How Spotify’s Artificial Intelligence Hits Your Spot

By Samantha Howard

Let me first begin by clarifying that this is not an article endorsing Spotify. This is an article about how your own personal algorithms are a special code or recipe that is created by you, but Spotify just knows how to record it. When the program starts to understand your music taste, it develops a formula that only aligns with you, and that’s pretty bloody magic.

There’s over 100 million people every week who can access their very own Discover Weekly, which is a special delivery to you personally, giving you a serving of music scientifically created by you. Except, you’ve never heard it before, and the playlist is unique, created by an algorithm.

Sophia Ciocca reports in her piece, ‘’How Does Spotify Know You So Well?’ on some of the technological advancements in music app history which usually generates ‘ideal playlists’ based on a method of human curation. Songza was the first musical powerhouse to deliver this technology, but a human will be bias, and can only assume the tunes you will like. The system doesn’t quite know you well enough.

It was then when the musical intelligence agency from the MIT (Massachusetts Institute of Technology) Media Lab called The Echo Nest created the technology to analyse the ‘audio and textual content of music’. This process involves music identification, recommendation and analysis. This musical intelligence agency helps Spotify curate music recommendations which are personalised and driven by algorithms.

Spotify has three models for this process. Firstly, there are Collaborative Filtering Models — was the original developers of this technology, which involved collaborative filtering to learn from its users. Think of it like sharing recommendations between people which a robot can then learn from.

The formula for this process is a bit hekkas but looks like this:


Source: ‘How Does Spotify Know You So Well’ (online). Available at 

The second is Natural Language Processing (NLP) model. This model picks up words — but music is music I hear you thinking … how do words give the program the ability to track your music? Spotify has the technology to send web crawlers which search for WHAT PEOPLE ARE SAYING ABOUT SONGS. It picks up adjectives and language used to reference certain songs or artists and the other artists and songs spoken in addition to it too.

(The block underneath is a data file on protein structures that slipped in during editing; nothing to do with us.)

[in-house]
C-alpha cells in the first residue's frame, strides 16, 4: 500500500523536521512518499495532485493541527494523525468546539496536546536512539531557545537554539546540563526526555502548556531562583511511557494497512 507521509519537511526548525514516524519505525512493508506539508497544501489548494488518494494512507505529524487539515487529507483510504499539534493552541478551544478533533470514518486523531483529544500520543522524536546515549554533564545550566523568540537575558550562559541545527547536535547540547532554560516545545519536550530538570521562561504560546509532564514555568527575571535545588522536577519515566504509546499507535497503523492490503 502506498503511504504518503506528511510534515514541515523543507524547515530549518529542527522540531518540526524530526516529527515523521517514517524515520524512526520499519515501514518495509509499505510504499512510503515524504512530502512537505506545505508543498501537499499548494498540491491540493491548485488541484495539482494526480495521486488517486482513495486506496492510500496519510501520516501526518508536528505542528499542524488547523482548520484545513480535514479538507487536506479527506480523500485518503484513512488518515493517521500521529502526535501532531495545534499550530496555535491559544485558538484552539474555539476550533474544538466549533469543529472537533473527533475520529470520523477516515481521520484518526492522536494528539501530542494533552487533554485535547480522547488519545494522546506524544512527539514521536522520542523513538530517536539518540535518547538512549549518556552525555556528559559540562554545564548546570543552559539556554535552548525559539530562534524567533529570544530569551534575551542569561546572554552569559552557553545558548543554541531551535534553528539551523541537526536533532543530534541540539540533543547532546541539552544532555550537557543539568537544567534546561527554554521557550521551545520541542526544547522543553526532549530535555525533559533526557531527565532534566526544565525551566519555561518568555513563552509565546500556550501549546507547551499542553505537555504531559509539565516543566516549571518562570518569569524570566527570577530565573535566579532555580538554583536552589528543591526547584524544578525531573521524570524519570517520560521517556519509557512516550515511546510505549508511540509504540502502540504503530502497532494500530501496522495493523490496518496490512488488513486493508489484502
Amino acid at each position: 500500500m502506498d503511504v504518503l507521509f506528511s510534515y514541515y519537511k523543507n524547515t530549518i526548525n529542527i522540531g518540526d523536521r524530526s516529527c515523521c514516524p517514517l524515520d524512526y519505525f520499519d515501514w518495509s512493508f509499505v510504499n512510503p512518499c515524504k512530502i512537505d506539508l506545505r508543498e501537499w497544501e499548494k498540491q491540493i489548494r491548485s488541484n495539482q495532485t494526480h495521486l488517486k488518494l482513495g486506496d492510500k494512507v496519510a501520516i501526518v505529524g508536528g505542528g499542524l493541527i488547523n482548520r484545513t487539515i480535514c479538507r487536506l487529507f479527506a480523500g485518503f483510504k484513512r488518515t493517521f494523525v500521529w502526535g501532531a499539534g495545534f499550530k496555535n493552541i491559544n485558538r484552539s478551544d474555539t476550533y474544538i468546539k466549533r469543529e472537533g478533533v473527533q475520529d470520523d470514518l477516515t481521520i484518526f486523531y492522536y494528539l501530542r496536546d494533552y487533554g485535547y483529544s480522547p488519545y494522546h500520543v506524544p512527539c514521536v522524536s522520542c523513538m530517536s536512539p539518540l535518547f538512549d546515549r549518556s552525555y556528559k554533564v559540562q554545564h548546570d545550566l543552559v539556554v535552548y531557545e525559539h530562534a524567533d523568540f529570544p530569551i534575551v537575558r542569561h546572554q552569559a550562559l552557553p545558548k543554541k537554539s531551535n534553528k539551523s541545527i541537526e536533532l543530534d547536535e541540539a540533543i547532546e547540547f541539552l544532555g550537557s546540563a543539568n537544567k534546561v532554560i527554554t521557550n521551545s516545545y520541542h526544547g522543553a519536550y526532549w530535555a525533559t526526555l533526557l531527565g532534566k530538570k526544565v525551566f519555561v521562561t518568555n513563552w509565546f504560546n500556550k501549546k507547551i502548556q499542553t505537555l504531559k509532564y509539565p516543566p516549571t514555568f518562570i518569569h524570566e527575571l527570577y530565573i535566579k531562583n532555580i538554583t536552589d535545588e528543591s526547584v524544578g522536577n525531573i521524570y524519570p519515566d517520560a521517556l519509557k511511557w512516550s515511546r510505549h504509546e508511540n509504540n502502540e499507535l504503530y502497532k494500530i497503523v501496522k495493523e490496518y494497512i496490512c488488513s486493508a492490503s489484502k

The third model that Spotify uses is called Raw Audio Models. Rather than taking recommendations, Raw Audio Models actually analyse the data of songs that may not have been recorded as good tunes by Collaborative Filtering Models or NLP. They use an even more special technology called Convolutional Neural Networks which identify similarities in tempo, key, time signature and mode.

When using all three of these together, Spotify Discover Weekly or Song/Playlist Radio is basically delivering you new music babies that you will love and kept in the womb — although you technically might not have known you were pregnant yet — and you didn’t have a baby bump.

Which leads me into how you can make music love children with your friends. Start a monthly playlist. Call it whatever you want, but regularly listen to Discover Weekly, or old playlists and save your favourite tunes. At the end of your playlist, you will reach an automatic play of Playlist Radio. You can also try song radio for ultimate bangers. Keep saving those tunes you love.

Get your friends onto monthly playlists. In their presence, when they play an ultimate bloody banger, save that to your playlist. Gradually, you’ll pick up what’s your vibe, and what’s their’s — and without meaning to sound corny-as-hell, you will quickly discover what makes your music taste so special and what makes their’s too.

Spread the music love.

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